Present State of the Hydrothermal System in Long Valley Caldera, California

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Conference Paper: Present State of the Hydrothermal System in Long Valley Caldera, California

Abstract
Results of test drilling to depths of 2 km and data on the chemical and isotopic content of waters from hot springs and fumaroles permit a conceptual model of the present day hydrothermal system in Long Valley caldera to be delineated. The model consists of two principal zones in which hot water flows laterally from west to east at depths less than 1 km within and around the resurgent dome. Maximum measured temperatures within these zones are near 170°C but estimates from chemical geothermometers and extrapolation of a high temperature gradient measured in a recent drill hole indicate that a source reservoir at temperatures near 240°C may exist at greater paths in the Bishop Tuff beneath the west moat. The heat source for this relatively short lived circulation system appears to be shallow magmatic intrusions beneath the west moat. This preliminary model should be updated when results of additional deep drilling planned by private industry become available.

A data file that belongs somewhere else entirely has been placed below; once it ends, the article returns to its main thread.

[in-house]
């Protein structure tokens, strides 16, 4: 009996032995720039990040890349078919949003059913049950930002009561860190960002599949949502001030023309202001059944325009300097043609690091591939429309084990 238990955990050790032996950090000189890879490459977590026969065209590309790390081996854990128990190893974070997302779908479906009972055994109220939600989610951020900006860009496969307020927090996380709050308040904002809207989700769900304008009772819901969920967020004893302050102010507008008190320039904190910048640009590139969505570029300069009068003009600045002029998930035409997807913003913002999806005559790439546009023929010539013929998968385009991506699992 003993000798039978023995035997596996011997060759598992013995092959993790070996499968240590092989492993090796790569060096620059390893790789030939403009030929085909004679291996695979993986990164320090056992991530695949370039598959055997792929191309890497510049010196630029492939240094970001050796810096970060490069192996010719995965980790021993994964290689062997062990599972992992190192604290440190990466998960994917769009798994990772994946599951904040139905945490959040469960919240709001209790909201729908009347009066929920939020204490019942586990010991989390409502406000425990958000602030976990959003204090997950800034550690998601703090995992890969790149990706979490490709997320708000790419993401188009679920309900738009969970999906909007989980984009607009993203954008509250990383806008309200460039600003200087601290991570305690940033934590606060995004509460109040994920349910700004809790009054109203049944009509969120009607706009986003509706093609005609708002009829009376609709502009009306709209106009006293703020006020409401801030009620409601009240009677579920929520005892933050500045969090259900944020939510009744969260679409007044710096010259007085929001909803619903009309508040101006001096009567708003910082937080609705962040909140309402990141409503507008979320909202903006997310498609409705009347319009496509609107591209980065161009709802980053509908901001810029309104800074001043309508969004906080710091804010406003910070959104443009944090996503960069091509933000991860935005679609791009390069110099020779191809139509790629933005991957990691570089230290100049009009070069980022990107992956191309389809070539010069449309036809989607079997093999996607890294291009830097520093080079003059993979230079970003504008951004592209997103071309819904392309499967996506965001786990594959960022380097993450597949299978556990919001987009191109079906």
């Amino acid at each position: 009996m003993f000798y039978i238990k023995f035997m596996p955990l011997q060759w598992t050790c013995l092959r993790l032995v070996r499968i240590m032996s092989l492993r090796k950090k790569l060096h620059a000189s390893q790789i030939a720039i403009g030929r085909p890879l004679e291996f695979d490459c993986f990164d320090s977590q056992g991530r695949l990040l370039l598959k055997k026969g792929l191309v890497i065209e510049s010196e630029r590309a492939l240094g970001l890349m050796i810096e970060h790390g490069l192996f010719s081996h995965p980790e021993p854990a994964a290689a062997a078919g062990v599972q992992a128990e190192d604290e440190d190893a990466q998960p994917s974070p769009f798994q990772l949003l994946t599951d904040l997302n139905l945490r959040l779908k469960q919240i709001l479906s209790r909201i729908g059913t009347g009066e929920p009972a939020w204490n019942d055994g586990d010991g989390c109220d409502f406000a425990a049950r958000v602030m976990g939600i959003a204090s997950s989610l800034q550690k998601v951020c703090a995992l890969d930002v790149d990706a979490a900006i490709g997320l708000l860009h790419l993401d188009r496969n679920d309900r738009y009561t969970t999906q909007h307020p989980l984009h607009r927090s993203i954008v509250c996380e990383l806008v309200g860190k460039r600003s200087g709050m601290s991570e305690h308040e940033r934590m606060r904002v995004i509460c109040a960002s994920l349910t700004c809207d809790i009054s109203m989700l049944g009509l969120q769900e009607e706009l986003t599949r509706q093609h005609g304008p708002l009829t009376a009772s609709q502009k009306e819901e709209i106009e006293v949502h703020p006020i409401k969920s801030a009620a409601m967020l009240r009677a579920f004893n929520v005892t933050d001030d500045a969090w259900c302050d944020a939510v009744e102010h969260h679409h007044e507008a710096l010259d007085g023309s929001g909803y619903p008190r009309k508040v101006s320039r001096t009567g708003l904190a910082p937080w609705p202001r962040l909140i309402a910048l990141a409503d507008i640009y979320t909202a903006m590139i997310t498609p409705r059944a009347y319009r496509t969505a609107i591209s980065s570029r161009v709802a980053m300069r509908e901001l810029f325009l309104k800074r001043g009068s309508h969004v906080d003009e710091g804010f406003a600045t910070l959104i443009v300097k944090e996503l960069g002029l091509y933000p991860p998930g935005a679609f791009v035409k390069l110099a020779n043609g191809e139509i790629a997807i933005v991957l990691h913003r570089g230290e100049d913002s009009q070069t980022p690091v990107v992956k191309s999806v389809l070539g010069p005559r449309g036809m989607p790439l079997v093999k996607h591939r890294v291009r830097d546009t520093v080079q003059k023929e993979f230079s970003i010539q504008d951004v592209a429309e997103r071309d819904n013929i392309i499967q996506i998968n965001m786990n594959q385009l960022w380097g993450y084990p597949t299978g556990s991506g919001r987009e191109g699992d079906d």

Author 
Michael L. Sorey






Conference 
GRC Annual Meeting; Kailua-Kona, Hawaii; 08/26/1985


Published 
Geothermal Resources Council, 1985





DOI 
Not Provided
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Online 
Internet link for Present State of the Hydrothermal System in Long Valley Caldera, California

Citation

Michael L. Sorey. 1985. Present State of the Hydrothermal System in Long Valley Caldera, California. In: Transactions. GRC Annual Meeting; 08/26/1985; Kailua-Kona, Hawaii. Kailua-Kona, Hawaii: Geothermal Resources Council; p. 485-490